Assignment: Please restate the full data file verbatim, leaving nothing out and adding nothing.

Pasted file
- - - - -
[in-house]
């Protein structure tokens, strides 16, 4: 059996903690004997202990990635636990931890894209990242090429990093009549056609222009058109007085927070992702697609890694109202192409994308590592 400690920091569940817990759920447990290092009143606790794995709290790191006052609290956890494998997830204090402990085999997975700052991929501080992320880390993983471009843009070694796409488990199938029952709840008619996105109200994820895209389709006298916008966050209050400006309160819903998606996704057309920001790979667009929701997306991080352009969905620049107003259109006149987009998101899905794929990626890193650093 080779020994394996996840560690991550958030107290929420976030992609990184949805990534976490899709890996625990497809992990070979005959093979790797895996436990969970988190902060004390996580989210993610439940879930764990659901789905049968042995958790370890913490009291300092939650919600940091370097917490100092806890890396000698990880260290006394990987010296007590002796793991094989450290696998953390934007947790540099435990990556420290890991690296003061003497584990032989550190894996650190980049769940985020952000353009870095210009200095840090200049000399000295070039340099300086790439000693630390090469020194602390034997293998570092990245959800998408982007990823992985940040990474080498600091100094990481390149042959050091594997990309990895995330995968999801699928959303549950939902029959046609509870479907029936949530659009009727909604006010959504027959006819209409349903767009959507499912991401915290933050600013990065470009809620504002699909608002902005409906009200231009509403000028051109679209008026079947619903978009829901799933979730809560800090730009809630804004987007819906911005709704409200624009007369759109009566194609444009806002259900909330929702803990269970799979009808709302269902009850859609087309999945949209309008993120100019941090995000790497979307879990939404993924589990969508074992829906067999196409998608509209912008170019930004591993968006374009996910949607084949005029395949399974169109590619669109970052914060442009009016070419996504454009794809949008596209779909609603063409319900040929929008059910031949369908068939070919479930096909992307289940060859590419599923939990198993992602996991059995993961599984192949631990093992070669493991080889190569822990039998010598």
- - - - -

[in-house]
């Protein structure tokens, strides 16, 4: 059996903690004997202990990635636990931890894209990242090429990093009549056609222009058109007085927070992702697609890694109202192409994308590592 400690920091569940817990759920447990290092009143606790794995709290790191006052609290956890494998997830204090402990085999997975700052991929501080992320880390993983471009843009070694796409488990199938029952709840008619996105109200994820895209389709006298916008966050209050400006309160819903998606996704057309920001790979667009929701997306991080352009969905620049107003259109006149987009998101899905794929990626890193650093 080779020994394996996840560690991550958030107290929420976030992609990184949805990534976490899709890996625990497809992990070979005959093979790797895996436990969970988190902060004390996580989210993610439940879930764990659901789905049968042995958790370890913490009291300092939650919600940091370097917490100092806890890396000698990880260290006394990987010296007590002796793991094989450290696998953390934007947790540099435990990556420290890991690296003061003497584990032989550190894996650190980049769940985020952000353009870095210009200095840090200049000399000295070039340099300086790439000693630390090469020194602390034997293998570092990245959800998408982007990823992985940040990474080498600091100094990481390149042959050091594997990309990895995330995968999801699928959303549950939902029959046609509870479907029936949530659009009727909604006010959504027959006819209409349903767009959507499912991401915290933050600013990065470009809620504002699909608002902005409906009200231009509403000028051109679209008026079947619903978009829901799933979730809560800090730009809630804004987007819906911005709704409200624009007369759109009566194609444009806002259900909330929702803990269970799979009808709302269902009850859609087309999945949209309008993120100019941090995000790497979307879990939404993924589990969508074992829906067999196409998608509209912008170019930004591993968006374009996910949607084949005029395949399974169109590619669109970052914060442009009016070419996504454009794809949008596209779909609603063409319900040929929008059910031949369908068939070919479930096909992307289940060859590419599923939990198993992602996991059995993961599984192949631990093992070669493991080889190569822990039998010598």